Features

North on the Wing

Audubon plate of the Orchard Oriole

Bruce M. Beehler ’74 developed an affinity for wood warblers as a child while listening to his mother’s bedtime stories. Nature writers were their favorites, especially the naturalist Edwin Way Teale and his 1951 book North with the Spring. Beehler went on to a career in ornithology, ecological research and nature conservation, mostly in tropical

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Giving It Forward

Illustration of silhouettes helping each other, petting dog.

Illustration by Mark Allen Miller Mary Moule ’91 still remembers the frustration. As a student receiving financial aid, she was able to borrow textbooks for her courses each semester from Williams’ 1914 Library. But she wasn’t allowed to write in them. “While reading Booker T. Washington’s Up From Slavery, I finally gave up and started

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WE ARE: America

Photo of sisters Rukiya (left) and Gladys

The portraits are at once intimate and imposing; some stand 25 feet tall. In the spring, they appeared throughout New Haven, Conn.—50 photographs of immigrants and refugees from all over the world who now call the city home. Mounted on framed stands in New Haven Green, draped from the sides of buildings and hung inside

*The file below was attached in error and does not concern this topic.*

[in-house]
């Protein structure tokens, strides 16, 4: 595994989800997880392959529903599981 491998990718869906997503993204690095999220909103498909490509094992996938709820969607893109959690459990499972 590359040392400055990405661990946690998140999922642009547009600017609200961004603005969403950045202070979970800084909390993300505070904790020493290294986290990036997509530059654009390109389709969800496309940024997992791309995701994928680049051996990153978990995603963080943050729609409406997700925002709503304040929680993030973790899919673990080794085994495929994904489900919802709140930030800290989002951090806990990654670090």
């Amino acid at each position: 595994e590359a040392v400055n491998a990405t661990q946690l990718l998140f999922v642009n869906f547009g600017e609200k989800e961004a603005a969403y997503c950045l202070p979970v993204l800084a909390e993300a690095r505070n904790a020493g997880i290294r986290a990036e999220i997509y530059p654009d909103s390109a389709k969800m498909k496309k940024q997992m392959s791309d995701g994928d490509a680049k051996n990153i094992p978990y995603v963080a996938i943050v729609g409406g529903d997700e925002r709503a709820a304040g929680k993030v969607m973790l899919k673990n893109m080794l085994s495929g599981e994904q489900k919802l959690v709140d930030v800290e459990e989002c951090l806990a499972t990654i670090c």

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Histories in the Making

Illustration of needlework showing New England trees on the front and palm trees on the back with a needle and yarn attached.

The story begins in 1986 with a box discovered in the basement of Fayerweather Hall containing objects that once belonged to the Williams Lyceum of Natural History. Or it begins with a student prayer meeting in 1806 that launches the American foreign missionary movement, later commemorated with the Haystack Monument near the aptly named Mission

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